Eating kelp can help lower the “three highs.” The three highs in traditional Chinese medicine (TCM) are high blood pressure, high cholesterol, and high blood sugar. These are three common ailments for people after middle age, also known as metabolic syndrome.
You already know to eat your daily servings of vegetables, but when was the last time you gave any thought to your sea vegetables? Kelp, a type of seaweed, is full of healthy nutrients that can benefit your health and possibly even prevent disease.
This type of sea algae is already a staple in many Asian cuisines. It’s a natural source of essential vitamins, minerals, and antioxidants.
What is kelp?
You may have seen this marine plant at the beach. Kelp is a type of large, brown seaweed that grows in shallow, nutrient-rich saltwater near coastal fronts around the world. It differs slightly in color, flavor, and nutrient profile from the type you may see in sushi rolls.
Kelp also produces a compound called sodium alginate. Food manufacturers use sodium alginate as a thickener in many foods, including ice cream and salad dressing.
Because it absorbs the nutrients from its surrounding marine environment, kelp is rich in vitamins, minerals, and trace elements. The National Institutes of Health (NIH) says that seaweed, such as kelp, is one of the best natural food sources of iodine, an essential component in thyroid hormone production.
The benefits of eating kelp in reducing the three highs
Kelp is the food that has the most impact on the three highs. So for people with any or all, kelp is an effective treatment in TCM.
According to a major study, seaweed is a rich source of proteins known as bioactive peptides — which are also found in milk. These chemicals have a similar effect to ACE inhibitor drugs, which are widely prescribed to help lower blood pressure and prevent heart attacks and strokes.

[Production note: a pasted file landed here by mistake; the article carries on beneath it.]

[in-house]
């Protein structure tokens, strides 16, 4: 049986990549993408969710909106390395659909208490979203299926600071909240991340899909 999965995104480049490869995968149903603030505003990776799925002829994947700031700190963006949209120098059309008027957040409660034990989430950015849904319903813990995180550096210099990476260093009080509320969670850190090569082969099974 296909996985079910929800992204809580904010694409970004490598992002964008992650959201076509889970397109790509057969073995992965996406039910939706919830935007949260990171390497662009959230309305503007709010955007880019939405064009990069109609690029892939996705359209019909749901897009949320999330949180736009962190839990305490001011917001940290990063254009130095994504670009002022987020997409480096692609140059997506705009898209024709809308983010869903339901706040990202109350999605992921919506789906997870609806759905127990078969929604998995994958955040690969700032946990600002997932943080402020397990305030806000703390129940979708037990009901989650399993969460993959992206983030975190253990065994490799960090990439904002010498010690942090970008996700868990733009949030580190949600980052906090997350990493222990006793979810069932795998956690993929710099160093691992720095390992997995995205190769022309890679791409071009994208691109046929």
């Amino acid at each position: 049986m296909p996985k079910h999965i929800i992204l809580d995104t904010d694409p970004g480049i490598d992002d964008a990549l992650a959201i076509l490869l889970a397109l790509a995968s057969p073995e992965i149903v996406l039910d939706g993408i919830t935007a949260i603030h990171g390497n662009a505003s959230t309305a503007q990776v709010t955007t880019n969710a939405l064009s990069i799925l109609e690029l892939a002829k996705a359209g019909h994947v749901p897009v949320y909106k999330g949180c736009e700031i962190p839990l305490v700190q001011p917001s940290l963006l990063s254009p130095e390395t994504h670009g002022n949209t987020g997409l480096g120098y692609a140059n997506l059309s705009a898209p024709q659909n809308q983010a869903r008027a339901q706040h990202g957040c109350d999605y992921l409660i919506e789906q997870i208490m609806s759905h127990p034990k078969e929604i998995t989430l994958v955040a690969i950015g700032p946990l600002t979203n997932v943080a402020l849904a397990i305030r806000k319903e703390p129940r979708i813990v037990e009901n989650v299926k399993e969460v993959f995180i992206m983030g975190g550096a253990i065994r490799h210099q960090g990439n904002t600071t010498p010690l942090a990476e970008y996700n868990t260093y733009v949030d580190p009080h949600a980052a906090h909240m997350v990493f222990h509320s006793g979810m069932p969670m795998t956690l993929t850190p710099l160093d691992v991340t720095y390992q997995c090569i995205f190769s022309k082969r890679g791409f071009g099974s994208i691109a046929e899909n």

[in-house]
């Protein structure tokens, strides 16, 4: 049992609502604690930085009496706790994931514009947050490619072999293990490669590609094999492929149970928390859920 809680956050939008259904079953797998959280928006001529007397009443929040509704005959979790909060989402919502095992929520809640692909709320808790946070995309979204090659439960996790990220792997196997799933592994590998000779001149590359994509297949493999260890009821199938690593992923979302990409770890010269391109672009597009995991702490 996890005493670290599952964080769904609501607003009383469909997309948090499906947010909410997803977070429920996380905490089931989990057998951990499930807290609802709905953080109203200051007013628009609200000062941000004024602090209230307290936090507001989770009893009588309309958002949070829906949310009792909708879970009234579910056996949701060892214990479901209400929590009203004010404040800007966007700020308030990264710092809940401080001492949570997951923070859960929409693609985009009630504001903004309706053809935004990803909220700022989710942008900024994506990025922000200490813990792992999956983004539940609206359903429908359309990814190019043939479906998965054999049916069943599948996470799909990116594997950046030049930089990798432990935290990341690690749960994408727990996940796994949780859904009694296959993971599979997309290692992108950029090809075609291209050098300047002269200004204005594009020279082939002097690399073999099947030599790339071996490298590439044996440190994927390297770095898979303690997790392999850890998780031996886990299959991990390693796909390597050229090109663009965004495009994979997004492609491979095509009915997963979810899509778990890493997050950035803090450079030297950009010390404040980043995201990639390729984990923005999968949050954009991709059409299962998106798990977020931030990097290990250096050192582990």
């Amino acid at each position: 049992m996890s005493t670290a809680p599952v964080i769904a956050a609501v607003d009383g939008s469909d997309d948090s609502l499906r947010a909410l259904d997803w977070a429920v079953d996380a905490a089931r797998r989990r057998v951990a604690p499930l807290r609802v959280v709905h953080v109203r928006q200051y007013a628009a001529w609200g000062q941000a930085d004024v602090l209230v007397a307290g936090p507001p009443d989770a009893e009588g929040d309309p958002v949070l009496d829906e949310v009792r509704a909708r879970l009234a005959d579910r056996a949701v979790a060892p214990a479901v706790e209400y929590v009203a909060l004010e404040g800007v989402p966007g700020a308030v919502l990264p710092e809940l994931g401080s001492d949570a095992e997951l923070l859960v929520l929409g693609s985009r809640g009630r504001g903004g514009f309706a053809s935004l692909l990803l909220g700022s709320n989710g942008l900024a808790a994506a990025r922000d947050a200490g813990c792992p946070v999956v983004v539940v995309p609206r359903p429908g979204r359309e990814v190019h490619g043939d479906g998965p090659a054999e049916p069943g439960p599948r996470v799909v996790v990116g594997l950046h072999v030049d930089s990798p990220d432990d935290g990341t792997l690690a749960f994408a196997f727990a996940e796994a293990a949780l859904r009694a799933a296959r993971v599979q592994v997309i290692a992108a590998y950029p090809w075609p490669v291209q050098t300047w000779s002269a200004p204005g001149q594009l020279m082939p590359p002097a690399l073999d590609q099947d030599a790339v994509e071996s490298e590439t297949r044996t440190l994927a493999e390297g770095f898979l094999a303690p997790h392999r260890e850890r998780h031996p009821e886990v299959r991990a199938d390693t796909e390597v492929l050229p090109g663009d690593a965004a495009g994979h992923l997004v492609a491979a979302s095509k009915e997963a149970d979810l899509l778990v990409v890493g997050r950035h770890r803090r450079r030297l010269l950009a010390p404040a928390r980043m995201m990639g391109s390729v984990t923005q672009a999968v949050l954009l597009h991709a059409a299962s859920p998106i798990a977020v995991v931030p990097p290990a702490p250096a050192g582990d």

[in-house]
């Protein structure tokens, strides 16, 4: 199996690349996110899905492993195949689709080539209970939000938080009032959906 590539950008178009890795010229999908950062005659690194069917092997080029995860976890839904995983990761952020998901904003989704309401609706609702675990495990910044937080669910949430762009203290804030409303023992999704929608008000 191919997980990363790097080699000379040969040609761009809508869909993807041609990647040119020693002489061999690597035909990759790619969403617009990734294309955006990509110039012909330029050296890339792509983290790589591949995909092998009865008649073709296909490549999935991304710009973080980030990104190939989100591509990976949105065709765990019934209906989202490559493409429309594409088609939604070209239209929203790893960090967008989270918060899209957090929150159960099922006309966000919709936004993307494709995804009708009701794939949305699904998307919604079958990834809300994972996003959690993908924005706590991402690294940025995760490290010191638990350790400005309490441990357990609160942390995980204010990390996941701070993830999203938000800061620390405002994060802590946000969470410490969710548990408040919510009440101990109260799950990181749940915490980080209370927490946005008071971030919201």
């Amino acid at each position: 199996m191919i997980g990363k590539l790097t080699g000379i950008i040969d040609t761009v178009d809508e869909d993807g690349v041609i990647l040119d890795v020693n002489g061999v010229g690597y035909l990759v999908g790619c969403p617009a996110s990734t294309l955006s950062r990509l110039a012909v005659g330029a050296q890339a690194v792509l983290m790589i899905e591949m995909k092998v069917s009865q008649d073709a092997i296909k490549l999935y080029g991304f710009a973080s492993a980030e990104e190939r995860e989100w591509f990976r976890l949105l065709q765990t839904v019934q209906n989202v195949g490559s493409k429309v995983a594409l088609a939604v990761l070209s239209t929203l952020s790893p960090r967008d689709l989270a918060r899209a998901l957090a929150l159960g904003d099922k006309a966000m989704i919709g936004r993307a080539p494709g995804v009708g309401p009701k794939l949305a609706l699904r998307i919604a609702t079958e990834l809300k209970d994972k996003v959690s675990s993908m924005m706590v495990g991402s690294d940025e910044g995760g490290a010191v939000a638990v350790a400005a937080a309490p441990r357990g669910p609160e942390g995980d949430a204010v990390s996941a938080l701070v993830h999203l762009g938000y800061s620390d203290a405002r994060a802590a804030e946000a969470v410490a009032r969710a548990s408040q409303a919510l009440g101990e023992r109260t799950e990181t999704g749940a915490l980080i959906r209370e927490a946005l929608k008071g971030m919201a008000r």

A 2011 review of 100 studies on the benefits of seaweeds, published in the American Journal of Agricultural and Food Chemistry, reported seaweeds may be used to help lower blood pressure and promote heart health.
Heart disease is the leading cause of death worldwide. Factors that increase your risk include high cholesterol, high blood pressure, smoking, and being physically inactive, or overweight. Interestingly, seaweed, and kelp in particular, may help reduce your blood cholesterol levels.
One eight-week study fed rats with high cholesterol a high-fat diet supplemented with 10 percent freeze-dried kelp. It found the rats had 40 percent lower total cholesterol, 36 percent lower LDL cholesterol, and 31 percent lower triglyceride levels.
Heart disease can also be caused by excessive blood clotting. Seaweed contains carbohydrates called fucans, which may help prevent blood from clotting. In fact, one animal study found that fucans extracted from seaweed prevented blood clotting as effectively as an anti-clotting drug.
Diabetes occurs when your body is unable to balance your blood sugar levels over time. Interestingly, seaweed, and specifically kelp, have become a research focus for new ways to support people who are at risk of diabetes.
An eight-week study in 60 Japanese people revealed that fucoxanthin, a substance in brown seaweed, may help improve blood sugar control. Participants received a local kelp oil that contained either 0 mg, 1 mg, or 2 mg of fucoxanthin. The study found that those who received 2 mg of fucoxanthin had improved blood sugar levels, compared to the group who received 0 mg.
The study also noted additional improvements in blood sugar levels in those with a genetic disposition to insulin resistance, which usually accompanies type 2 diabetes. What’s more, another substance in kelp called alginate prevented blood sugar spikes in animals after they were fed a high-sugar meal. It’s thought that alginate may reduce the absorption of sugar into the bloodstream.
Miso seaweed tofu soup
Kelp is a key ingredient in many Asian dishes, and one of the most popular is miso seaweed tofu soup.
|2 g||dried kelp (Wakame type)|
|2 1/4 tsp||miso (fermented soybean paste)||10 g|
|1 1/2 cup||water||375 mL|
|1/2||green onions/scallions, finely chopped|
|100 g||soft tofu, cut into small dices||7 tbsp|
- Place seaweed into a bowl with 2 tbsp of water.
- Add the remaining water to a saucepan, then bring to a boil. Remove from heat, stir in the miso and mix well.
- Pour the broth into the bowl. Add the cubed tofu and chopped scallions, then serve.